[Marxism] G20 Communique: A Review

Sukla Sen suklasenp at yahoo.co.uk
Thu Apr 2 20:25:00 MDT 2009


"For
more than 30 years in economic journalism I have written about many
summits. Their job has been to rubber stump the Washington consensus,
and offer an illusory picture of collective action and grip – when the
truth has been "market states" running up the white flag before the
ever advancing battalions of global finance. This summit is decisively
different – the most substantive of its type since 1944. It offers a
break with the Washington consensus, free market ideology and financial
turbo capitalism – and is assembling the world around a new order and
set of ideas. It is half done and menaced by the scale of the crisis
along with powerful instincts at times like this for protectionist "
sauve qui peut". But it comes at a time when there are the first signs
if not of green shoots at least of some economic stabilisation – as the
stock market recovery is tribute. It is an achievement. It would be
graceless not to acknowledge it – and it might even signal a turning
point."


That's a pretty strong and definitive claim. Needs be carefully looked into.
Sukla

http://www.guardian .co.uk/commentis free/2009/ apr/02/g20- financial- crisis2


 	    



        






                


    
        	    



                




        



	    




  	   	        
   	   	   	   	
      	       
  	   	        
   	   	   		
	
		
        
            

 	
     	
 	 	
 	
		
			 		
	 				G20: Best summit since 1944
					
	  				The verdict: This extraordinary series of commitments could be the turning point for the world economy
	  	
        	  	
  	
  	
  				        

			 								                	        	        	            Will Hutton
				        
			guardian.co. uk,			
				            Thursday 2 April 2009 17.52 BST





	
			This is an extraordinary series of commitments from G20
leaders. I have no doubt in the weeks ahead the ambiguities,
papered-over cracks and over-selling will start to come to the surface.
I also worry that given the catastrophe that has overwhelmed the
western financial system, provoking plunging trade volumes and
vertiginous falls in output, too little has been done to address the $2
trillion of toxic assets in bank balance sheets, mobilise global demand
and resist protection. We will know in 6 months time whether today was
enough, as the G20 accepts when it says it will return to these themes
if the crisis deepens. But that should not stop acknowledgement
of what has been achieved. There is a new regulatory framework for the
so-called "shadow financial system". The demi-monde of tax havens,
hedge funds, derivative trading and off balance sheet lending –
together with grotesque pay and bonuses - that has grown up over the
last 20 years and which fuelled the extraordinary credit boom, and the
stunning losses that have bankrupted so many banks, building societies
and insurance companies, is to be internationally regulated for the
first time. Similar principles are to be adopted by the world's top 20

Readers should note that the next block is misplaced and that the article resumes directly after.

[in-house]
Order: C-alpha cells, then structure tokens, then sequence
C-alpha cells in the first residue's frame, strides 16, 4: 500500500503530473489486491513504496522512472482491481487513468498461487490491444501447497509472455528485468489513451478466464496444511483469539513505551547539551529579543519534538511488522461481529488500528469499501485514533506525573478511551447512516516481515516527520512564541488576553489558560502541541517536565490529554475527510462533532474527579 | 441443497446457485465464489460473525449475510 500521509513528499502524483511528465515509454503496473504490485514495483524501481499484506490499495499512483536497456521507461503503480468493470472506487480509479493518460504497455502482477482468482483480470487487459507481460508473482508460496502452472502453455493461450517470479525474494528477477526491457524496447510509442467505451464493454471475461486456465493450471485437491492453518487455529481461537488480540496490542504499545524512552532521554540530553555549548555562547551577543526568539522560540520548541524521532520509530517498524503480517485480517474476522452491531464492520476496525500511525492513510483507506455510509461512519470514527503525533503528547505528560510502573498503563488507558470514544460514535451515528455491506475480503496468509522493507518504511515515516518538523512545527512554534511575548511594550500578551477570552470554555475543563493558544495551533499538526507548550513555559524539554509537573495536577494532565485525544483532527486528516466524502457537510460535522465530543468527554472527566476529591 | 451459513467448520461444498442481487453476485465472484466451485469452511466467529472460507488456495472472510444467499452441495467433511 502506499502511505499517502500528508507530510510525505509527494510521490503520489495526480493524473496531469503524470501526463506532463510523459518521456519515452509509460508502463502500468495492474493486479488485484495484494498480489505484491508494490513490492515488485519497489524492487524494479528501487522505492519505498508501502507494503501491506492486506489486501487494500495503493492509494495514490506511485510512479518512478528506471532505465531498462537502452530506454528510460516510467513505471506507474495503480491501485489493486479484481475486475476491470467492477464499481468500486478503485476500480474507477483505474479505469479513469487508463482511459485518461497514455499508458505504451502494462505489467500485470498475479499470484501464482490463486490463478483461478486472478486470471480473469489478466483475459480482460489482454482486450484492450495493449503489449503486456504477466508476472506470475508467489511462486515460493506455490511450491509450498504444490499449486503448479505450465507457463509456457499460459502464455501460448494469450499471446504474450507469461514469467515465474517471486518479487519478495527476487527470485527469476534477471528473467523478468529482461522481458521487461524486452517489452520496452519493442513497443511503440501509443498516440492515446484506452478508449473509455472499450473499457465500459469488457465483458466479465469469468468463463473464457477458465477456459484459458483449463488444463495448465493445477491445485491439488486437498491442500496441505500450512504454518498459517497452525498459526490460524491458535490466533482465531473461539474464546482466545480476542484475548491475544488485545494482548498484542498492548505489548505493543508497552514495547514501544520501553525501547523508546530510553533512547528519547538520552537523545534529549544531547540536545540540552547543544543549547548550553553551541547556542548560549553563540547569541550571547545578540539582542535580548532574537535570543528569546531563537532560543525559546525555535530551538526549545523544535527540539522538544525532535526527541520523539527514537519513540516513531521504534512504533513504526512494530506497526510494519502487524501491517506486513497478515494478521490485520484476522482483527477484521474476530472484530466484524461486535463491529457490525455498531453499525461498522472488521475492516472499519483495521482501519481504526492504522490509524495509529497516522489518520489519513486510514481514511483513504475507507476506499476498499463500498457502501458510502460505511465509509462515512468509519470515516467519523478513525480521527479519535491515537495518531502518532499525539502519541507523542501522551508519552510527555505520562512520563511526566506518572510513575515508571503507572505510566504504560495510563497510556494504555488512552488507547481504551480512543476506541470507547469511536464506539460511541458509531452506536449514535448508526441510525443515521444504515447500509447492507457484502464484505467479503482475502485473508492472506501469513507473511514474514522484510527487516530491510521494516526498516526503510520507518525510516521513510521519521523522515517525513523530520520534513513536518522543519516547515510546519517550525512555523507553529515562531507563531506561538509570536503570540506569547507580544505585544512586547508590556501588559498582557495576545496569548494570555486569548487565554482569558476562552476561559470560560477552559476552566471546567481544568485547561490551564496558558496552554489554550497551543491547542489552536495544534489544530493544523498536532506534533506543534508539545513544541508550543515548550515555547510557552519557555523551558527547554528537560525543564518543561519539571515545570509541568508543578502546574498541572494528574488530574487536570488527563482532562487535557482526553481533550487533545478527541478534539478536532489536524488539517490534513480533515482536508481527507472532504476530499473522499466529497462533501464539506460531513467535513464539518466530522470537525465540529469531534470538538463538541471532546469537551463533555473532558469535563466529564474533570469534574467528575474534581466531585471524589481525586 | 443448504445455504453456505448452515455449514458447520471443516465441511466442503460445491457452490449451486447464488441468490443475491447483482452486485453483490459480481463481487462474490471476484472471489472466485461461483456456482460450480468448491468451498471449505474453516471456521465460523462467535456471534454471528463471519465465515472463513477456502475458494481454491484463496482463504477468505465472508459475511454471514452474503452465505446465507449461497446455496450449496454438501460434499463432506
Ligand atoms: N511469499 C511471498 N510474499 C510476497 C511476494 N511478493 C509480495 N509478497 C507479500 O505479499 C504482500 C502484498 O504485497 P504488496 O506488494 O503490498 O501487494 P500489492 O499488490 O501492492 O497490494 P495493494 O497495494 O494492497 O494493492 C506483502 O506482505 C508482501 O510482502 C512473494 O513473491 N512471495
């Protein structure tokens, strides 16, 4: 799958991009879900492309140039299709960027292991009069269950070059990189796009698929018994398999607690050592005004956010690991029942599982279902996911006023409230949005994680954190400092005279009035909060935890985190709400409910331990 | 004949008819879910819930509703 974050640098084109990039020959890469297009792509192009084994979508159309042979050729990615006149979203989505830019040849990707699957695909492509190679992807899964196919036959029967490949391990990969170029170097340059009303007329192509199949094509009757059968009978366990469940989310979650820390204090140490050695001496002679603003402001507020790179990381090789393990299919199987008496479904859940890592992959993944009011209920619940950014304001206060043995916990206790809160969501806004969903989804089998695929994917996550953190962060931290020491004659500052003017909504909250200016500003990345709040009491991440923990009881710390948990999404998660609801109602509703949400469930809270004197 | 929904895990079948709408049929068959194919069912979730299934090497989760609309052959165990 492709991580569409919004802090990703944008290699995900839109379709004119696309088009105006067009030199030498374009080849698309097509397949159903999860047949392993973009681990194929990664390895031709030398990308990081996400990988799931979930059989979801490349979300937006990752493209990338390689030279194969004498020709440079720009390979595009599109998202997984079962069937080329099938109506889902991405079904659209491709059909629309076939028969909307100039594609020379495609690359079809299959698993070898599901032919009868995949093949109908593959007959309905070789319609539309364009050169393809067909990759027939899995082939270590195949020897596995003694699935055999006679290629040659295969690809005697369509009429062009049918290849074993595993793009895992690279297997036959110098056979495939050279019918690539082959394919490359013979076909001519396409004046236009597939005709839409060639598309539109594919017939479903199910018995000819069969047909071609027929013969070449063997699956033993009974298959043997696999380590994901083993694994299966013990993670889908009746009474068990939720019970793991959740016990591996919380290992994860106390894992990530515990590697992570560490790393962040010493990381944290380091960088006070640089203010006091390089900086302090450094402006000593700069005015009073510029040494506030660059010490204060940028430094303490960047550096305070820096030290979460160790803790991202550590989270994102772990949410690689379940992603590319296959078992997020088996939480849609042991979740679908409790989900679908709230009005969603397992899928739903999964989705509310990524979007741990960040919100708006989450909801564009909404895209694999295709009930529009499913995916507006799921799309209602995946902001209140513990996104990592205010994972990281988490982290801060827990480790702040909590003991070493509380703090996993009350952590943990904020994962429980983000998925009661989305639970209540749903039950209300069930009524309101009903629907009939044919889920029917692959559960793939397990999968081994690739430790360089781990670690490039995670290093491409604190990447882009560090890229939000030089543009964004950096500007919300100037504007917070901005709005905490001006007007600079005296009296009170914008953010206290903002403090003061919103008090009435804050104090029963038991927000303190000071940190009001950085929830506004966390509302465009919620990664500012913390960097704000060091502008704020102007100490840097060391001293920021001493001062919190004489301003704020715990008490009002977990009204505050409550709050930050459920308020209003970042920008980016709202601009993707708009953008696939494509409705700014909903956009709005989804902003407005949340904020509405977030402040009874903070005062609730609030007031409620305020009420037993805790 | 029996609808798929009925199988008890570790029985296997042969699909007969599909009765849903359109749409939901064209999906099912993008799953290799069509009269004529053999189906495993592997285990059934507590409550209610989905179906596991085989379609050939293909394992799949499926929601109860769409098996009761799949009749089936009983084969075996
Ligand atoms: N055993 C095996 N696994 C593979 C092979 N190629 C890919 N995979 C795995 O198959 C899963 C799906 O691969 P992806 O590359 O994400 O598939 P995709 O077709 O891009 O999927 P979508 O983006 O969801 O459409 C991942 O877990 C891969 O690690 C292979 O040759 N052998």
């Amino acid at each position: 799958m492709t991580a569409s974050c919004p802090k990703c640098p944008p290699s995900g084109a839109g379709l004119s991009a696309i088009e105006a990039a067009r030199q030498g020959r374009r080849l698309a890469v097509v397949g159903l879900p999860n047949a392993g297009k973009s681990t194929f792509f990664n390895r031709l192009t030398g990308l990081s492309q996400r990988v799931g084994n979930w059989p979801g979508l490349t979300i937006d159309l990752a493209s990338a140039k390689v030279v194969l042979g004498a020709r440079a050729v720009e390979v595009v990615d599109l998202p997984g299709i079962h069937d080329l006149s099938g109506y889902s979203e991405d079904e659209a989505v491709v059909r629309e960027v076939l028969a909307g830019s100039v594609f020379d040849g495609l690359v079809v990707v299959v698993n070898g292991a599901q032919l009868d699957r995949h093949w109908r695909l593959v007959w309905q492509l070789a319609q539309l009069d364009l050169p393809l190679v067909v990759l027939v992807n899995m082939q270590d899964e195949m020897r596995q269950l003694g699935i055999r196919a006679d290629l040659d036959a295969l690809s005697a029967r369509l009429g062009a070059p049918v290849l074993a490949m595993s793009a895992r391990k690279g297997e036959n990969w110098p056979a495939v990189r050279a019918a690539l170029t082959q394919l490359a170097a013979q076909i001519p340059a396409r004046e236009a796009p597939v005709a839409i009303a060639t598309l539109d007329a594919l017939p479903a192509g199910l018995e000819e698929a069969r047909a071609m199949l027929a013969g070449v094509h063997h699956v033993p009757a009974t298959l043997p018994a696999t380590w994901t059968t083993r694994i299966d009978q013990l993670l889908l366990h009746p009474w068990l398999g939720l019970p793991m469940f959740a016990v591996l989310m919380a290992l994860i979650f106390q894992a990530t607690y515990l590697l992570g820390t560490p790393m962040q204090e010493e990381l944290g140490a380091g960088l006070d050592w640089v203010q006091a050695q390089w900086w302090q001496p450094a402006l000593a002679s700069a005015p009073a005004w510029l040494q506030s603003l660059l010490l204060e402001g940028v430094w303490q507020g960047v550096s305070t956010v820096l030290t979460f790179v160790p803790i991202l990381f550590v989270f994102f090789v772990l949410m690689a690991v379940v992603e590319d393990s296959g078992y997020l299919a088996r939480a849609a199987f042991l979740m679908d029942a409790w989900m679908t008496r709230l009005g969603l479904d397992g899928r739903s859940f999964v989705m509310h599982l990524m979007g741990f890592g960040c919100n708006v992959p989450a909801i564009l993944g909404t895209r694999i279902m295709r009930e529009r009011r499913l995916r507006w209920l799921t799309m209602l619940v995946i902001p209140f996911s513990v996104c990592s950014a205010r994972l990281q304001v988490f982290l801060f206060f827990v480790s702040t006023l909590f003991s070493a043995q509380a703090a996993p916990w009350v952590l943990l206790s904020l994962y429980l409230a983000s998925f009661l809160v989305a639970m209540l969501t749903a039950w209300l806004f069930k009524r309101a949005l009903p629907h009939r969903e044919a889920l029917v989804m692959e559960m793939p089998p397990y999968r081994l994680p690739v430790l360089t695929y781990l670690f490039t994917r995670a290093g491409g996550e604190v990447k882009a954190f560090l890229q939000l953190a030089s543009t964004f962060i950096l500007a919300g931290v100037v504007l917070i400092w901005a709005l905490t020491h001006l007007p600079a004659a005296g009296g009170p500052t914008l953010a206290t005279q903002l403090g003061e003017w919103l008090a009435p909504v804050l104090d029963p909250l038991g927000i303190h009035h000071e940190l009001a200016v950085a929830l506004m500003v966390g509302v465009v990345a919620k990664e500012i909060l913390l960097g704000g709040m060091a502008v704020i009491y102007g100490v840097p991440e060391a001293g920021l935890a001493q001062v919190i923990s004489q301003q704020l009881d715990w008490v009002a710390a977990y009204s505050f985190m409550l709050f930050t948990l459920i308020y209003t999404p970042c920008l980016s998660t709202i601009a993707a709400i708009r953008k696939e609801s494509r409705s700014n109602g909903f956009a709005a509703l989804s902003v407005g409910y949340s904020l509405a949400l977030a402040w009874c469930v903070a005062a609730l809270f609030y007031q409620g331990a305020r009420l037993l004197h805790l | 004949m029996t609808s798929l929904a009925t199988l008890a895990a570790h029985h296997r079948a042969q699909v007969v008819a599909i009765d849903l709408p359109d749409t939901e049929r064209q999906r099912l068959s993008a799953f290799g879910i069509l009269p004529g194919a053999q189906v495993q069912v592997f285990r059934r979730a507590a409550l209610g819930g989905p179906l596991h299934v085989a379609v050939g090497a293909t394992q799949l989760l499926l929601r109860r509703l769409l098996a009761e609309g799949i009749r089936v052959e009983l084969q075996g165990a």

countries. Colleges of regulators are going to hold each other to
account. A blacklist of tax havens is to be published.This not
only makes a repeat much less likely – in any case hardly a risk at the
moment. More importantly it sends an important message about what kind
of capitalism G20 leaders like. Get rich quick capitalism based on
financial engineering and evading moral responsibilities – the type
celebrated by the prime minister as chancellor in so many speeches
lauding City of London innovation and genius – is now out. What is in
is business building capitalism that creates wealth, jobs and pays its
taxes. Amen to that.As importantly, the IMF is to get another
$500 billion, along with extra funds for the World Bank. Both
institutions had dwindled in size to become marginal actors. Now they
are central pivots of the world system with serious financial
firepower. Moreover poorer emergent economies will qualify for $250
trillion of SDR's, IMF paper money, resources from IMF gold sales and
access to $250 billion trade credit fund. There will be powers to name
and shame countries whose behaviour endangers the world economic order.
This the best deal for the less developed countries for some decades –
better even than debt relief.For more than 30 years in economic
journalism I have written about many summits. Their job has been to
rubber stump the Washington consensus, and offer an illusory picture of
collective action and grip – when the truth has been "market states"
running up the white flag before the ever advancing battalions of
global finance. This summit is decisively different – the most
substantive of its type since 1944. It offers a break with the
Washington consensus, free market ideology and financial turbo
capitalism – and is assembling the world around a new order and set of
ideas. It is half done and menaced by the scale of the crisis along
with powerful instincts at times like this for protectionist " sauve
qui peut". But it comes at a time when there are the first signs if not
of green shoots at least of some economic stabilisation – as the stock
market recovery is tribute. It is an achievement. It would be graceless
not to acknowledge it – and it might even signal a turning point.
	 
	
	








	


	
	


      


More information about the Marxism mailing list